Warning: this post is deeply theological and may be of limited interest to most people!
This coming Sunday, I shall be ordained a deacon in the Church of England; and, God willing, a year later I shall be ordained a priest.
Within Anglicanism, there exists a range of views as to what happens when you are ordained. At the more Anglo-Catholic end of the spectrum, there is the belief that you undergo an Ontological Change: that is, that your fundamental being is changed, from one kind of being to another. At the more Evangelical end of the spectrum, many (most?) reject the idea of Ontological Change, whether they see ordination as a particular calling within the people (‘laos’) of God (i.e. the clergy are a distinct subset within the laity, but not separate from it; a different nature of doing but not a different nature of being) or as a purely pragmatic designation.
The Principal of the theological college where I studied (and, to be fair to the college, I use ‘study’ in a fairly loose sense to describe what I did: they should not be held liable) is of the opinion that there is an Ontological Change, but that it takes place not at ordination but at baptism. This view recognises that all who are ‘in Christ’ – baptism is the sign of being in Covenant relationship with God through Jesus – are now a new creation (2 Corinthians 5:17).
My own view is that we undergo, or at least are meant to undergo, a continual series of ontological changes. Consider the following:
“Dear friends, now we are children of God, and what we will be has not yet been made known. But we know that when he appears, we shall be like him, for we shall see him as he is.” (1 John 3:2)
“And we, who with unveiled faces all reflect the Lord's glory, are being transformed into his likeness with ever-increasing glory, which comes from the Lord, who is the Spirit.” (2 Corinthians 3:18)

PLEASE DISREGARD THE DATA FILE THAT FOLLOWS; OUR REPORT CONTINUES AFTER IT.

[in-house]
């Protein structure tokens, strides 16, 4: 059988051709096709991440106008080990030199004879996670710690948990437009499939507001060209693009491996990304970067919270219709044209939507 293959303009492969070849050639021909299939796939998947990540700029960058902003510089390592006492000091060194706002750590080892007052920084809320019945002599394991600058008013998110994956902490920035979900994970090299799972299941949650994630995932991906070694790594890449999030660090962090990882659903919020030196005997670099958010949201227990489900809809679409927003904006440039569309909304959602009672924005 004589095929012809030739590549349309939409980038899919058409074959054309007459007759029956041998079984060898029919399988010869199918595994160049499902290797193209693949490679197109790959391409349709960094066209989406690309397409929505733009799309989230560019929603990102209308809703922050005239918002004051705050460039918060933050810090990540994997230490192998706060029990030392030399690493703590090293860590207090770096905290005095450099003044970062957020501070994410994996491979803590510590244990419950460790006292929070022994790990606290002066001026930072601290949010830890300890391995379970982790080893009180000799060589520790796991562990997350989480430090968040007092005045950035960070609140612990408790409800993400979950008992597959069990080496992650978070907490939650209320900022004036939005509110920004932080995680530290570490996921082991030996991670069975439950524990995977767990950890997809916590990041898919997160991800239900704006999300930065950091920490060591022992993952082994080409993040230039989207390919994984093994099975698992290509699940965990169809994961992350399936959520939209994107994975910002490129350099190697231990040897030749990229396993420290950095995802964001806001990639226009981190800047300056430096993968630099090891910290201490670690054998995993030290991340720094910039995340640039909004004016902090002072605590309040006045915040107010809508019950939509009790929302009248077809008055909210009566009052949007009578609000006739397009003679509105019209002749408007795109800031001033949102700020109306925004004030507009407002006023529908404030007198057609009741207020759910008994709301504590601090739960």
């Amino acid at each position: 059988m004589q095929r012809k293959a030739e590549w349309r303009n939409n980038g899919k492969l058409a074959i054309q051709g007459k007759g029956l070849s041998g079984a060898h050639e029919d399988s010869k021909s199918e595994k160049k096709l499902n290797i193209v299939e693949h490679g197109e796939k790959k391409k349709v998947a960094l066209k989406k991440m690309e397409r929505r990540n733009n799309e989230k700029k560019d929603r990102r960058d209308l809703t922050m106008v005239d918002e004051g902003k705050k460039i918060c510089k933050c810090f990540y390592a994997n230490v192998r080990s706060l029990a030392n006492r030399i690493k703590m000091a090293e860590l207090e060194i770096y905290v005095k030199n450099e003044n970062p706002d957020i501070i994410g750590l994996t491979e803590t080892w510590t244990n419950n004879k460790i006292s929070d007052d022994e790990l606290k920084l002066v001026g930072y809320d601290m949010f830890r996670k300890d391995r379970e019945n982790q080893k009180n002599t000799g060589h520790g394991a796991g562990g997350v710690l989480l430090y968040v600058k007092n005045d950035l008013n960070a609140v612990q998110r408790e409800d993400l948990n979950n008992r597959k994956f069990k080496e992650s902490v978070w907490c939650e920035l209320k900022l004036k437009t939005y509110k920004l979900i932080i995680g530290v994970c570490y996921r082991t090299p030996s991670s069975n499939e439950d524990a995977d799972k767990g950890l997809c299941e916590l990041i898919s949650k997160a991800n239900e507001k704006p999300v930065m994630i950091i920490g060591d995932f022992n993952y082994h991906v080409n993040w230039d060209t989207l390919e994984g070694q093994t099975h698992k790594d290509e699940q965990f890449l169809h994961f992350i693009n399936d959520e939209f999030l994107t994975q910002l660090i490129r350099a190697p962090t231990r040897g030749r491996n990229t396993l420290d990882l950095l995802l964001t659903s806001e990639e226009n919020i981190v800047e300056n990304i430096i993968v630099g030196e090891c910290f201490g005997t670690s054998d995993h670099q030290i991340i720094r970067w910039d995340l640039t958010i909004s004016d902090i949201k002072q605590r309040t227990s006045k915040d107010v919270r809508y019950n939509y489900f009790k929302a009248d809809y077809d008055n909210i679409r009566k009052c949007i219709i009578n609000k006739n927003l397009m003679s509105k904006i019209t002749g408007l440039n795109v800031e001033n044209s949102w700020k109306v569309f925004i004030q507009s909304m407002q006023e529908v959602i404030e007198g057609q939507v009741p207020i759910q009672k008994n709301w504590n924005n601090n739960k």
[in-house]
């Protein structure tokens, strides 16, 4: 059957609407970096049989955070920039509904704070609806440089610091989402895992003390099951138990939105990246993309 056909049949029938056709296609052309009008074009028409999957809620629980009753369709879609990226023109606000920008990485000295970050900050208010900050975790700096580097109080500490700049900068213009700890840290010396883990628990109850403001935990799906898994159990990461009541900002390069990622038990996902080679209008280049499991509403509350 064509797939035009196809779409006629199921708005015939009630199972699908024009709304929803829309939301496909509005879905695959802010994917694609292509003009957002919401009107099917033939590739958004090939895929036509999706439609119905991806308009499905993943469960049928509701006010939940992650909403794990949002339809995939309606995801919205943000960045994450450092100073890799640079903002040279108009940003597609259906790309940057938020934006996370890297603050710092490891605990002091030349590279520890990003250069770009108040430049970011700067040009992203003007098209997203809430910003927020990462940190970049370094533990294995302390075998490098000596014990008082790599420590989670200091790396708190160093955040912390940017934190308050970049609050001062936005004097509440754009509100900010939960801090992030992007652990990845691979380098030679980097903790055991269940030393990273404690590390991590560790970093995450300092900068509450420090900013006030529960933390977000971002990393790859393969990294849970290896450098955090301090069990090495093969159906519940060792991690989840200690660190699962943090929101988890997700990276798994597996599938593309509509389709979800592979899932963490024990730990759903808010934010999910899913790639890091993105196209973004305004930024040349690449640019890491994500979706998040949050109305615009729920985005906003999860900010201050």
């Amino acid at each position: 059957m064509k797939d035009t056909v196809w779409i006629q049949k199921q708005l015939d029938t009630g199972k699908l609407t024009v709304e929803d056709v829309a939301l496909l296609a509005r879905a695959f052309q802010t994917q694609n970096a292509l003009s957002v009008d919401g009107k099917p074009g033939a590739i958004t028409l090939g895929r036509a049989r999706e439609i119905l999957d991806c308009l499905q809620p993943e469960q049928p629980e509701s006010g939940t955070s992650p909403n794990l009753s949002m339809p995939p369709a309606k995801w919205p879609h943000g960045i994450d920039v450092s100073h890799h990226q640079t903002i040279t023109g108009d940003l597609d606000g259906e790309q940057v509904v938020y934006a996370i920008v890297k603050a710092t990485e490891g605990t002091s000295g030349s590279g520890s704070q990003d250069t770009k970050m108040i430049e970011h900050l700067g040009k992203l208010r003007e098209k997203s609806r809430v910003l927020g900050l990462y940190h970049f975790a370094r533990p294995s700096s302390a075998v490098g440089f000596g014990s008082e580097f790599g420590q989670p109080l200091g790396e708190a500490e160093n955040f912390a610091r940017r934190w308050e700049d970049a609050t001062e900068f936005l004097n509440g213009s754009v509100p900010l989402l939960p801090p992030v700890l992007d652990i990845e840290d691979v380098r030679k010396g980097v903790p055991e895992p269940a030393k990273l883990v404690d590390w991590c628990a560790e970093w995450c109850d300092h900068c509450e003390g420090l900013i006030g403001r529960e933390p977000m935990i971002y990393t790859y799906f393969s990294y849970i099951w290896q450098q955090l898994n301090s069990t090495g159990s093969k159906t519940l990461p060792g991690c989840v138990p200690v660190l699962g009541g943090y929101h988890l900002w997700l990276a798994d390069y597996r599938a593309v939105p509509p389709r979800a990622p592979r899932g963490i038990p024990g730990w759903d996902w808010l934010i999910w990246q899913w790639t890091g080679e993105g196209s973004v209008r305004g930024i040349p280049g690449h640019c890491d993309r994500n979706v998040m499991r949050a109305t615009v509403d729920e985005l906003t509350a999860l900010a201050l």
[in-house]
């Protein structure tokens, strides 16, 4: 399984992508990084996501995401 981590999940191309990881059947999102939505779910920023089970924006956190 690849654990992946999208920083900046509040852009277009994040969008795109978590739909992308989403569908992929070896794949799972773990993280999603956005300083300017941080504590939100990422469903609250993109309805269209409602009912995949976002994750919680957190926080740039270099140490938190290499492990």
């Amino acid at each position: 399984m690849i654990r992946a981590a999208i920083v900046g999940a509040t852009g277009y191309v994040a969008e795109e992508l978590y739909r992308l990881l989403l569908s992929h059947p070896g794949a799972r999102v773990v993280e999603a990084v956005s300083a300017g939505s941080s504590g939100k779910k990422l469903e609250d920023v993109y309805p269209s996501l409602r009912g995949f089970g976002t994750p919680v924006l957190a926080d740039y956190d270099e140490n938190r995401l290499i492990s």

Yes, we are already a new creation; in a fundamental sense we have undergone an ontological change, have gone from being spiritually dead to being spiritually alive. But that change is not the final ontological change we will experience (1 John 3:2). Nor is this change of nature merely a two-step event, but an ongoing process (2 Corinthians 3:18). It is the ongoing process of being changed from what we are into what we were intended to be; a restoration of the original unbroken unity-in-diversity between God and humans, and between human and human.
The latter is witnessed to by another ontological change that some people experience: the change that takes place when two people marry, when two distinct human beings become ‘one flesh’ - or, one ‘earth creature,’ for, in the Genesis 2 account, the gender-neutral earthling was split in half to form two human beings, male and female (much of this is lost in English translations). That does not imply that those who are married are any more fully human; but that the nature of their being, and therefore how they relate to the other, is different from that of those who are not married. Not more fully human, but differently human.
So, just as I underwent an ontological change when I married, so I believe that I will undergo an ontological change (though not an Ontological Change) on Sunday, when a Bishop will lay his hands on my head in the cavernous Liverpool Cathedral. It is a step of faith, and an encountering God, that will leave me changed. I am aware that I do not know in what way I will be changed, and that, while I need to take responsibility for my actions – that as I grow into my changed and changing being, I act in ways consistent with the one who is changing me – I have no control over the changes God chooses to work in me. And I am also aware that none of this will make much sense to many of my friends, including many who are ordained. C’est la vie. While I want to make Jesus known more clearly, I care very little whether I as a person am understood...